BOSTON (AP) — The man who once claimed to be the Boston Strangler has been linked to one of the 11 victims by DNA evidence for the first time, leading authorities to plan to exhume his remains for further testing and perhaps putting to rest speculation that Albert De Salvo may not have been the notorious killer after all.
DeSalvo's remains will be exhumed after authorities concluded that DNA from the scene of Mary Sullivan's rape and murder produced a "familial match" with him, Suffolk District Attorney Daniel Conley said Thursday. Conley said he expected investigators to find an exact match when the evidence is compared with his DNA.
Sullivan, 19, was found strangled in her Boston apartment in January 1964. Sullivan, who had moved from her Cape Cod home to Boston just days before her death, had long been considered the strangler's last victim.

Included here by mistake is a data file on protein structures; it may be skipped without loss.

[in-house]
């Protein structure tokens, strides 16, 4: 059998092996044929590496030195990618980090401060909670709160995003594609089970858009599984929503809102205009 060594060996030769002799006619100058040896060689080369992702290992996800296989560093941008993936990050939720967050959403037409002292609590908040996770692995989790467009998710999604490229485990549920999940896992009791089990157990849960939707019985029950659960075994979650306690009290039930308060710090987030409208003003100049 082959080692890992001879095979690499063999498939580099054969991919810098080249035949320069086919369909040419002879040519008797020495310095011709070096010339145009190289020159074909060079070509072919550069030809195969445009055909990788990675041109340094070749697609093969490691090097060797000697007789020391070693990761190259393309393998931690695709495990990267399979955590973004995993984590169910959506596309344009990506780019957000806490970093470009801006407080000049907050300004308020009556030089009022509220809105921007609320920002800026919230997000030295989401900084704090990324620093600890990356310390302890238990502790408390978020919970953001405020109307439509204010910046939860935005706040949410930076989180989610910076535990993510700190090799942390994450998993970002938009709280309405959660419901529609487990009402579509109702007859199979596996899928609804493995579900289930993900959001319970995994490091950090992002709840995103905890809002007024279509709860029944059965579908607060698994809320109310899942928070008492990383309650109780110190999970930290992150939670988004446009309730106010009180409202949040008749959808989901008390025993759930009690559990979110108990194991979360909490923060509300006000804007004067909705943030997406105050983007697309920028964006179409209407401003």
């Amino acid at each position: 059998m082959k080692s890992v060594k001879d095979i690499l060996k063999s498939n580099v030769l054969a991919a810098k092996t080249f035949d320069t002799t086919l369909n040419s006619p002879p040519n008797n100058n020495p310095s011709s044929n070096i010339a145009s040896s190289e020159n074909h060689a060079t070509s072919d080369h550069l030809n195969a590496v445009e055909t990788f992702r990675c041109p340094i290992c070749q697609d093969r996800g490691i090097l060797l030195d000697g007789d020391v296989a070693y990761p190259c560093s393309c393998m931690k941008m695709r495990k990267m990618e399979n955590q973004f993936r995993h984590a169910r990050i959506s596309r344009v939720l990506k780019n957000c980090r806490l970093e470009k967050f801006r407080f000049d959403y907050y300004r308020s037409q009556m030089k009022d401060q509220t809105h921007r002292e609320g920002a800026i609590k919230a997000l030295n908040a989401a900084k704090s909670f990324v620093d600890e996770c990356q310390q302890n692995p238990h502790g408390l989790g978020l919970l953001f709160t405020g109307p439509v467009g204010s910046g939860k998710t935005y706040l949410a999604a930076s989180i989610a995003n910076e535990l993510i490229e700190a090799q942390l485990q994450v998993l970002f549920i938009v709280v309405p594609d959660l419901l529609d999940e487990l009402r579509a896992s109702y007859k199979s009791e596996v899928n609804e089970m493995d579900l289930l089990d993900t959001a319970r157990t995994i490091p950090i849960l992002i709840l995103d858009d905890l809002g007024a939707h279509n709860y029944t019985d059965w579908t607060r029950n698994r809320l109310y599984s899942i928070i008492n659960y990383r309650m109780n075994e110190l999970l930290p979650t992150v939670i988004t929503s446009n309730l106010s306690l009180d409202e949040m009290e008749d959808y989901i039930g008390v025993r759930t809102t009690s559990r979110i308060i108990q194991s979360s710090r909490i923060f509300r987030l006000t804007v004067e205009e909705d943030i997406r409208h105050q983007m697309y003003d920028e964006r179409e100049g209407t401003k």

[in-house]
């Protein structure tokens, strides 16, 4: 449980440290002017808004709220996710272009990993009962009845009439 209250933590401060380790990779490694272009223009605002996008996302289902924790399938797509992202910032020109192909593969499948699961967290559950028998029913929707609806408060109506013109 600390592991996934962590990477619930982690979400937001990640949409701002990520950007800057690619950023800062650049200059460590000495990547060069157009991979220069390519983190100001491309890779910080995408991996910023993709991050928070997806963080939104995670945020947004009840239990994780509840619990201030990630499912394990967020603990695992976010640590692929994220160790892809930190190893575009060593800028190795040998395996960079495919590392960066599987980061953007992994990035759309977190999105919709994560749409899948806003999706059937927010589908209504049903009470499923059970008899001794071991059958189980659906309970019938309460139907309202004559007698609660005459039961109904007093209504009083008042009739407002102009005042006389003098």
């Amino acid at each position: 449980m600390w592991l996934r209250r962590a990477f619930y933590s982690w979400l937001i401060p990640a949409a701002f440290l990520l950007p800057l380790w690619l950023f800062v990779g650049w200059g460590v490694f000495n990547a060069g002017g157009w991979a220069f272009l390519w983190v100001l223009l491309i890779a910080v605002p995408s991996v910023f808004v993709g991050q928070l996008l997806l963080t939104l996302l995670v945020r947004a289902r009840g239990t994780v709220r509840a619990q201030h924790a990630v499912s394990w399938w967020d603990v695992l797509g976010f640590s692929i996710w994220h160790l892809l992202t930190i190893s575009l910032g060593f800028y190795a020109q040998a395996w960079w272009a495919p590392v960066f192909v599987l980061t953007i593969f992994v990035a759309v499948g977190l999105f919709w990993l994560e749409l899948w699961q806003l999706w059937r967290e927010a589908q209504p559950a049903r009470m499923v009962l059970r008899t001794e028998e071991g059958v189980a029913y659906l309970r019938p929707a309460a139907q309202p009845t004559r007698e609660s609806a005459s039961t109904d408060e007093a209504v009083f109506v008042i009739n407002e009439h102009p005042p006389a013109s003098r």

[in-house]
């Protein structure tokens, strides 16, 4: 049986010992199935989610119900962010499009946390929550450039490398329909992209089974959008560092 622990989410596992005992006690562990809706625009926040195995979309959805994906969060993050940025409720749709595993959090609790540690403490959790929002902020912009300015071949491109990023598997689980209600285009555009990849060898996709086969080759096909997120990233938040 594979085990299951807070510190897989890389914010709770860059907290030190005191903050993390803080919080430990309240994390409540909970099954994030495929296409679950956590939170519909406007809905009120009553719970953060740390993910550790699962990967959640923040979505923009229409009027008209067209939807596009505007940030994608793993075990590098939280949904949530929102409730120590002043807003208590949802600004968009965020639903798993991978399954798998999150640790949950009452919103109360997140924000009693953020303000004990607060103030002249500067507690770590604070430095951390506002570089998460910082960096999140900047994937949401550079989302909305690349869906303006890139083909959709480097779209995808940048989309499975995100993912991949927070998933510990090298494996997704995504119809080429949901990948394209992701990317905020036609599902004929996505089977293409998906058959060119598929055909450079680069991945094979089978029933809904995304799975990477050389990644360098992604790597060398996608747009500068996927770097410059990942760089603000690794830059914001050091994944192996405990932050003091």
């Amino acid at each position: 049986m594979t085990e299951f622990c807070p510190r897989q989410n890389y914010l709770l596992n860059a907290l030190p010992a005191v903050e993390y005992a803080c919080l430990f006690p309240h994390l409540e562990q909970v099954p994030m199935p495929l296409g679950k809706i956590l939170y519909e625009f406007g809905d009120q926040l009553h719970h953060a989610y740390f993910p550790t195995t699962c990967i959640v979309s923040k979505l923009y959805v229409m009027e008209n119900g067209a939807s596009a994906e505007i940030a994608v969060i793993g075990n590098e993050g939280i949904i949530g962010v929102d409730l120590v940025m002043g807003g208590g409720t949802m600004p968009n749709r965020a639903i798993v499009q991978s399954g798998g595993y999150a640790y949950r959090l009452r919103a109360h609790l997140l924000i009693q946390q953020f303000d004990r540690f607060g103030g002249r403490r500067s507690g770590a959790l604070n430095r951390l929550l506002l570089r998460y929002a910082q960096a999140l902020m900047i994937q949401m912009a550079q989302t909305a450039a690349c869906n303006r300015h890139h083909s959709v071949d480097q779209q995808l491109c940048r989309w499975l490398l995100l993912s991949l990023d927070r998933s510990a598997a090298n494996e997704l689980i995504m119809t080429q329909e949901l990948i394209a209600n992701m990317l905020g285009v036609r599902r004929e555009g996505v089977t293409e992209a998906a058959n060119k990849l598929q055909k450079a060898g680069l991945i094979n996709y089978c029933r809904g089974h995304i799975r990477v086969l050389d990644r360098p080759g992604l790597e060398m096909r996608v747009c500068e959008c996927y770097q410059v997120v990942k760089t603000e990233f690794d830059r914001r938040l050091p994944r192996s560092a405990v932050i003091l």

The announcement represented the most definitive evidence yet linking DeSalvo to the case. Eleven Boston-area women between the ages of 19 and 85 were sexually assaulted and killed between 1962 and 1964, crimes that terrorized the region and grabbed national headlines.
DeSalvo, a blue-collar worker and Army veteran who was married with children, confessed to the 11 Boston Strangler murders, as well as two others. But he was never convicted of the Boston Strangler killings.
He had been sentenced to life in prison for a series of armed robberies and sexual assaults and was stabbed to death in the state's maximum security prison in Walpole in 1973 — but not before he recanted his confession.
An attorney for DeSalvo's family said Thursday they believe there's still reasonable doubt he killed the Strangler's last supposed victim, even if additional DNA tests show a 100 percent match.
DeSalvo family lawyer Elaine Sharp said previous private forensic testing of Sullivan's remains showed other male DNA was present that didn't match DeSalvo.